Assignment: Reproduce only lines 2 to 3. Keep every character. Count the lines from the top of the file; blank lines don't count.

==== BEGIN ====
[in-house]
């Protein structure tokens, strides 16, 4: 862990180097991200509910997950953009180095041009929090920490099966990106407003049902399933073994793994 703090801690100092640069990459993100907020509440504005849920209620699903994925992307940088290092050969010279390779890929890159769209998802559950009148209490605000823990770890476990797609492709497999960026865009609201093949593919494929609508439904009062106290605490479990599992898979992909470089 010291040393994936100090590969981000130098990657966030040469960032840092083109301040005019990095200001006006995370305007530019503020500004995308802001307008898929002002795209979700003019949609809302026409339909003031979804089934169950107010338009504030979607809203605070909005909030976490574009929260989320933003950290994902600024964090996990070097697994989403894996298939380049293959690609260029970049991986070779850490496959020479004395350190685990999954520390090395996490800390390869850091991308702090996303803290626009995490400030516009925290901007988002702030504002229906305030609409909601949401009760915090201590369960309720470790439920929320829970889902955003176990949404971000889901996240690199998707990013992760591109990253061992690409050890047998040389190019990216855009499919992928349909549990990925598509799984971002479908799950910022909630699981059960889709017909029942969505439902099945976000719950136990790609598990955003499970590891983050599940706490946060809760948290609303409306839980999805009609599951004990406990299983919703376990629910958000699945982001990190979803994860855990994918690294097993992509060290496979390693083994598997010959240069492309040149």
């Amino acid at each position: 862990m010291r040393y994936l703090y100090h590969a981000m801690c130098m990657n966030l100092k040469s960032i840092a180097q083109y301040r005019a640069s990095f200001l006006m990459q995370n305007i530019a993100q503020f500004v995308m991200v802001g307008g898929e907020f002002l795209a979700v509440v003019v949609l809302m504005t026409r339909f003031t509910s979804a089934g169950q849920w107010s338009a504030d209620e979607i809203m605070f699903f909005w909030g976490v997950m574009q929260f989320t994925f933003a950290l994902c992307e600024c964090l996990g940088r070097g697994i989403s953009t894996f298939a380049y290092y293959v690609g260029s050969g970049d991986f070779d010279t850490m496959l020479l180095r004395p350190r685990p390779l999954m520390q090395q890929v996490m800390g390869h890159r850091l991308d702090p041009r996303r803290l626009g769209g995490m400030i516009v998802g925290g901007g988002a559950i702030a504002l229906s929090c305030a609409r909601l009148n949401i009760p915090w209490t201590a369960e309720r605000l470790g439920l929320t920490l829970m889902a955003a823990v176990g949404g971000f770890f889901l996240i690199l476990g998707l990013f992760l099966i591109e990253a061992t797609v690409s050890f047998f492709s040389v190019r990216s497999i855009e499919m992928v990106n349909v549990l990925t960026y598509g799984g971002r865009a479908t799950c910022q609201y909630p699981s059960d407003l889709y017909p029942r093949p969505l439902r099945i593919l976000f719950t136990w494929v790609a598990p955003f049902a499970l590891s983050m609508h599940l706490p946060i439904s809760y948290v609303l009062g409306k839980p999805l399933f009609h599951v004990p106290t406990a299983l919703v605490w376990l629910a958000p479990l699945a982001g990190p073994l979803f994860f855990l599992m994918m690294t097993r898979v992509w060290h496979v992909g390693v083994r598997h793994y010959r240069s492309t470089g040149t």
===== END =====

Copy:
């Protein structure tokens, strides 16, 4: 862990180097991200509910997950953009180095041009929090920490099966990106407003049902399933073994793994 703090801690100092640069990459993100907020509440504005849920209620699903994925992307940088290092050969010279390779890929890159769209998802559950009148209490605000823990770890476990797609492709497999960026865009609201093949593919494929609508439904009062106290605490479990599992898979992909470089 010291040393994936100090590969981000130098990657966030040469960032840092083109301040005019990095200001006006995370305007530019503020500004995308802001307008898929002002795209979700003019949609809302026409339909003031979804089934169950107010338009504030979607809203605070909005909030976490574009929260989320933003950290994902600024964090996990070097697994989403894996298939380049293959690609260029970049991986070779850490496959020479004395350190685990999954520390090395996490800390390869850091991308702090996303803290626009995490400030516009925290901007988002702030504002229906305030609409909601949401009760915090201590369960309720470790439920929320829970889902955003176990949404971000889901996240690199998707990013992760591109990253061992690409050890047998040389190019990216855009499919992928349909549990990925598509799984971002479908799950910022909630699981059960889709017909029942969505439902099945976000719950136990790609598990955003499970590891983050599940706490946060809760948290609303409306839980999805009609599951004990406990299983919703376990629910958000699945982001990190979803994860855990994918690294097993992509060290496979390693083994598997010959240069492309040149």
């Amino acid at each position: 862990m010291r040393y994936l703090y100090h590969a981000m801690c130098m990657n966030l100092k040469s960032i840092a180097q083109y301040r005019a640069s990095f200001l006006m990459q995370n305007i530019a993100q503020f500004v995308m991200v802001g307008g898929e907020f002002l795209a979700v509440v003019v949609l809302m504005t026409r339909f003031t509910s979804a089934g169950q849920w107010s338009a504030d209620e979607i809203m605070f699903f909005w909030g976490v997950m574009q929260f989320t994925f933003a950290l994902c992307e600024c964090l996990g940088r070097g697994i989403s953009t894996f298939a380049y290092y293959v690609g260029s050969g970049d991986f070779d010279t850490m496959l020479l180095r004395p350190r685990p390779l999954m520390q090395q890929v996490m800390g390869h890159r850091l991308d702090p041009r996303r803290l626009g769209g995490m400030i516009v998802g925290g901007g988002a559950i702030a504002l229906s929090c305030a609409r909601l009148n949401i009760p915090w209490t201590a369960e309720r605000l470790g439920l929320t920490l829970m889902a955003a823990v176990g949404g971000f770890f889901l996240i690199l476990g998707l990013f992760l099966i591109e990253a061992t797609v690409s050890f047998f492709s040389v190019r990216s497999i855009e499919m992928v990106n349909v549990l990925t960026y598509g799984g971002r865009a479908t799950c910022q609201y909630p699981s059960d407003l889709y017909p029942r093949p969505l439902r099945i593919l976000f719950t136990w494929v790609a598990p955003f049902a499970l590891s983050m609508h599940l706490p946060i439904s809760y948290v609303l009062g409306k839980p999805l399933f009609h599951v004990p106290t406990a299983l919703v605490w376990l629910a958000p479990l699945a982001g990190p073994l979803f994860f855990l599992m994918m690294t097993r898979v992509w060290h496979v992909g390693v083994r598997h793994y010959r240069s492309t470089g040149t």